Paramedic tells LBC Covid positive patients are refusing masks in ambulances

8 January 2021, 15:22

EJ Ward

By EJ Ward

One paramedic tells LBC the frustration he feels when he attends calls to Covid-positive patients and they refuse to wear a mask.

John a paramedic called LBC's Shelagh Fogarty just after London declared a "major incident" due to a surge in Covid cases.

"The worst thing that happened to me in this," the caller said was the fact he gave Covid to his girlfriend.

The frustrated paramedic said just last night he attended a Covid-positive patient, but he could not understand how a bed-bound dementia patient in a care home was "still getting Covid."

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He told LBC when he arrived at the care home one of the staff who escorted him to the Covid-positive patient then "walked straight out" and info the room of someone who was Covid-negative.

Then, amazingly, he revealed to LBC that he attended a call where the patient refused to wear a mask.

"They refused to put a mask on," he told Shelagh, explaining when he tells patients who refuse to wear masks he is going to have to withdraw that they often "become aggressive."

Describing the current situation in the capital as "carnage" the paramedic said he had never seen anything like this before.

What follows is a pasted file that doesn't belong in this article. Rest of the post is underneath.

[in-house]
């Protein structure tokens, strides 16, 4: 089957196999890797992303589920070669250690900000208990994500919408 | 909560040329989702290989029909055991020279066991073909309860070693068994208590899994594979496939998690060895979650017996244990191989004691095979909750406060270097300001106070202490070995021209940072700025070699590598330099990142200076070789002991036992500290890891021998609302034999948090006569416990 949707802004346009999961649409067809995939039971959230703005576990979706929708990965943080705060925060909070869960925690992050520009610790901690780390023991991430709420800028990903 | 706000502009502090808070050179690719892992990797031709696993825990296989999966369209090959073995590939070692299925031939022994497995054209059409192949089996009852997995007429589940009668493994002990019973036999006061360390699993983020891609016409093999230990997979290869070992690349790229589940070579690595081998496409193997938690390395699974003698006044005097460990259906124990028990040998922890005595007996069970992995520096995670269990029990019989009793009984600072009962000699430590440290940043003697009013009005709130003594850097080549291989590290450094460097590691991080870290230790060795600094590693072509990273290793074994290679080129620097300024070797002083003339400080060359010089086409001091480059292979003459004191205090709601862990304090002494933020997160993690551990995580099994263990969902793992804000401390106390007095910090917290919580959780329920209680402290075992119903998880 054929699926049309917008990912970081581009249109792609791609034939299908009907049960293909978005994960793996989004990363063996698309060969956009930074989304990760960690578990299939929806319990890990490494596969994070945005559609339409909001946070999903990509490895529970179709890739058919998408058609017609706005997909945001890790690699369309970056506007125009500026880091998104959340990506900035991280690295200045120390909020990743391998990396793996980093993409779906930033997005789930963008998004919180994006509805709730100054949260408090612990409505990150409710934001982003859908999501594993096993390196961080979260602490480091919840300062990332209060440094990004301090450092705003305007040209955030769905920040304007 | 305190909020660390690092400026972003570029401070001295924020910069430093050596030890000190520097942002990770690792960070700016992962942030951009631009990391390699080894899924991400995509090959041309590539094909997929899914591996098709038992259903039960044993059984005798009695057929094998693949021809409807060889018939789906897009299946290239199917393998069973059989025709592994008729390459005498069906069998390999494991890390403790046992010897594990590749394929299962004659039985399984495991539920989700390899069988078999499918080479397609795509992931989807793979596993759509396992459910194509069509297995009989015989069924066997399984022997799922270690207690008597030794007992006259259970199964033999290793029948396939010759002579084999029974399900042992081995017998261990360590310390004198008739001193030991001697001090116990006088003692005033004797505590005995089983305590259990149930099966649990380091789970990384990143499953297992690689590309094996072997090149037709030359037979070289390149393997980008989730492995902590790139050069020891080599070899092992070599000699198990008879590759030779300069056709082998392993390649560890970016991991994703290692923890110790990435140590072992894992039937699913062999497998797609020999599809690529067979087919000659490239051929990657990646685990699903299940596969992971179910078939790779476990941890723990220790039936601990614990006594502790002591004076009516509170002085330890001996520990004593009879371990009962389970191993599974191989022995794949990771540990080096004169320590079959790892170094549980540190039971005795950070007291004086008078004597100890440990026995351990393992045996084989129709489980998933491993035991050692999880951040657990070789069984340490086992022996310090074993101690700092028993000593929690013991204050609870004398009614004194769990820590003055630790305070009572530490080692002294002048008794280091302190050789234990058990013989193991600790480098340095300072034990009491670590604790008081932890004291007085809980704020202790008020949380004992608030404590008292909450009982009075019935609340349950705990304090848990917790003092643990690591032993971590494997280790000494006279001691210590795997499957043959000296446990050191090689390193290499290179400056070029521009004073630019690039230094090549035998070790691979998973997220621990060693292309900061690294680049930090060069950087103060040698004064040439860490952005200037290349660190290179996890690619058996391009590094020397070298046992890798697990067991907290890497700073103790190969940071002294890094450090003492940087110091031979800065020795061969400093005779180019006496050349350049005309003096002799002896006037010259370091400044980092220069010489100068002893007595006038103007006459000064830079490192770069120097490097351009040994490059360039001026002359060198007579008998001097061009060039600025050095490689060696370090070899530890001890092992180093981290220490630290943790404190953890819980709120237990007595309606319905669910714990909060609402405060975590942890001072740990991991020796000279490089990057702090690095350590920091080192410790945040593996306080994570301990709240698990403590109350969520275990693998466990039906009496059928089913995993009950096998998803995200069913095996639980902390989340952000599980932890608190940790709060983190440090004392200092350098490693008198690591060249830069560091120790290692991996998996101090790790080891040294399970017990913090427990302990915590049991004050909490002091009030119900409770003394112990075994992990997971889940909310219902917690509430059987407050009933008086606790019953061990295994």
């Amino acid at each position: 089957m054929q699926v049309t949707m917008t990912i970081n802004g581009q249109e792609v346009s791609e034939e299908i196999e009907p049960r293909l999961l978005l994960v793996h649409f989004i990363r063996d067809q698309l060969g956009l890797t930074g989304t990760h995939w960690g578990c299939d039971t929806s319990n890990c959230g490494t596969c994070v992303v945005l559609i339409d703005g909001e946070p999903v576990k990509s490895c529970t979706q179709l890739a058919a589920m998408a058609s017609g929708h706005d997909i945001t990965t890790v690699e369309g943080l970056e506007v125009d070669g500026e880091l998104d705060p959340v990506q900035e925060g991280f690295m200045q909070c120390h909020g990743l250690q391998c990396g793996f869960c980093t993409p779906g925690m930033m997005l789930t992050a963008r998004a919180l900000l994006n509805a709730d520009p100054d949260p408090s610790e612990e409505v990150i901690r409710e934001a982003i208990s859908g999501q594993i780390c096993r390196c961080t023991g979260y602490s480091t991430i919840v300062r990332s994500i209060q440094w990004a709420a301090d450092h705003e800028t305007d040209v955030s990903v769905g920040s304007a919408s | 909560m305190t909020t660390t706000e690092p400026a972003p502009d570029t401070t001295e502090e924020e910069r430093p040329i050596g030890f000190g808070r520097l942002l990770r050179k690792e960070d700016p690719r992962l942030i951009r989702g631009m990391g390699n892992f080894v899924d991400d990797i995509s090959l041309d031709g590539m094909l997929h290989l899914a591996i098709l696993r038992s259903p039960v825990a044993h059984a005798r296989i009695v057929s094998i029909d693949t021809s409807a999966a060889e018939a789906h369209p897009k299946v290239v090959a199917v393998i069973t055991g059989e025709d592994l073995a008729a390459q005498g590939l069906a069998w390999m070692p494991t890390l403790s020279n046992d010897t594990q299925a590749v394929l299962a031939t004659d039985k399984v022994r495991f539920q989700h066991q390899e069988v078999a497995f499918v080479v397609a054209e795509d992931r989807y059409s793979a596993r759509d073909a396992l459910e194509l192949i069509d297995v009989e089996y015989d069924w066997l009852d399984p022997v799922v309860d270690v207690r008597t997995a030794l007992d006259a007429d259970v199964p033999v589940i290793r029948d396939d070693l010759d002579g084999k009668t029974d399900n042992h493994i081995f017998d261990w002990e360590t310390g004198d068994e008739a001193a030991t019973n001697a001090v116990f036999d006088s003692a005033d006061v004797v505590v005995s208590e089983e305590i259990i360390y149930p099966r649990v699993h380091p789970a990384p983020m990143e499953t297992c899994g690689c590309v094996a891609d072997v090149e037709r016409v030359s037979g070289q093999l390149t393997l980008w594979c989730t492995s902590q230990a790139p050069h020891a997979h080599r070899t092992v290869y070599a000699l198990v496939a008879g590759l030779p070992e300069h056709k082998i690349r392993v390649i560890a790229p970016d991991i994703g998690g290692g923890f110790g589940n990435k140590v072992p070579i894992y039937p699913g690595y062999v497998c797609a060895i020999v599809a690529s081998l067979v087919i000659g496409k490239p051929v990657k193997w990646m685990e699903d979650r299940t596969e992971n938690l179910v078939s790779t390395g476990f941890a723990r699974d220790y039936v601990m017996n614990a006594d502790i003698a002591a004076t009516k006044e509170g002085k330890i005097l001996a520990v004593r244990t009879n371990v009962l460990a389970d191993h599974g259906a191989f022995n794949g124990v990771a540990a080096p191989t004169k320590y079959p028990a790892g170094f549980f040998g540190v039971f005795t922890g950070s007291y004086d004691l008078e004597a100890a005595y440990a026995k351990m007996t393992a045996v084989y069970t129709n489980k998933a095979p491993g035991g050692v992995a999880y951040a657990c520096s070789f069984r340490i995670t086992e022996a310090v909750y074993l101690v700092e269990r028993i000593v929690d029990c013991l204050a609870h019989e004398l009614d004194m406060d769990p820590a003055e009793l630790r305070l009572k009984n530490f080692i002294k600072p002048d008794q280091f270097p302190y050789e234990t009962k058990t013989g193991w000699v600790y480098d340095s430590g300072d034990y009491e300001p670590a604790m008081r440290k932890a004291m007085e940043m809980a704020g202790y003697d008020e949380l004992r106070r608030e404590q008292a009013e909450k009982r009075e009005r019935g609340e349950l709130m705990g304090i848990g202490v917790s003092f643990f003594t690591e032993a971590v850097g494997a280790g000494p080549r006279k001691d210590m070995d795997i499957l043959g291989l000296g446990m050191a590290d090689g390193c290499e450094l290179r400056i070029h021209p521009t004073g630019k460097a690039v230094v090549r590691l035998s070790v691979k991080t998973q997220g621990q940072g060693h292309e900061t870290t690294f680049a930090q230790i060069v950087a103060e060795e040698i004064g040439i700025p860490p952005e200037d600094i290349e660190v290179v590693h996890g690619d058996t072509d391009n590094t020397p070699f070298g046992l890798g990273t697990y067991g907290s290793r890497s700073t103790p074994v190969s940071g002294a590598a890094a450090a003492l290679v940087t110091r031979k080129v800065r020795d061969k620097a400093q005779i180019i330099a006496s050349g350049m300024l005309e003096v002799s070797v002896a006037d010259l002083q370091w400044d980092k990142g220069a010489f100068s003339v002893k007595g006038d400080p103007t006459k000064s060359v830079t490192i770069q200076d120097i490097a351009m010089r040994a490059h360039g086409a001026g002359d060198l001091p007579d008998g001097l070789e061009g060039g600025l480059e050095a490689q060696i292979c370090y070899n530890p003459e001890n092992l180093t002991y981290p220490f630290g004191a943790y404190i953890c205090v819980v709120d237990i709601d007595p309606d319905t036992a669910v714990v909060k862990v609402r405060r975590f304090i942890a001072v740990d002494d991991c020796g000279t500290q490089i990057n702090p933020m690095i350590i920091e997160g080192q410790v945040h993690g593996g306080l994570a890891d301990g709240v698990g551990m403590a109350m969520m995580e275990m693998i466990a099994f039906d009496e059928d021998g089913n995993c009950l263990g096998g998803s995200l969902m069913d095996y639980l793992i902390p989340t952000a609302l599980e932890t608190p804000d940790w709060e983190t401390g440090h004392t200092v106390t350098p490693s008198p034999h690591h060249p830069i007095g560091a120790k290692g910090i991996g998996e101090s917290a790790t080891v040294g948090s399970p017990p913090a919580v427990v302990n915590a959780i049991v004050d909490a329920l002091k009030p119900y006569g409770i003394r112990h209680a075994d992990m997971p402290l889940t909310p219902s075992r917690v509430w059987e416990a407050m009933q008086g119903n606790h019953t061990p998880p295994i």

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The conversation comes as London's mayor Sadiq Khan declared a "major incident" as the spread of coronavirus threatens to "overwhelm" the capital's hospitals.

City Hall said Covid-19 cases in London had exceeded 1,000 per 100,000, while there are 35% more people in hospital with the virus than in the peak of the pandemic in April.

A "major incident" means the "severity of the consequences" associated with it are "likely to constrain or complicate the ability of responders to resource and manage the incident".

Speaking to LBC's Shelagh Fogarty, Mayor of London Sadiq Khan listed the stark and troubling problems facing the city as its coronavirus outbreak spirals "out of control".

In some parts of the capital, Covid-19 infection rates are so bad that one in 20 people have the virus, while London's average rate is one in 30, Mr Khan said.

The mayor also revealed that the London Ambulance Service (LAS) is now receiving between 3,000 and 4,000 more calls every day than it would on a normal busy day.

He confirmed the city's Nightingale hospital will be opened in the "coming days", but he said it will not be used for Covid patients.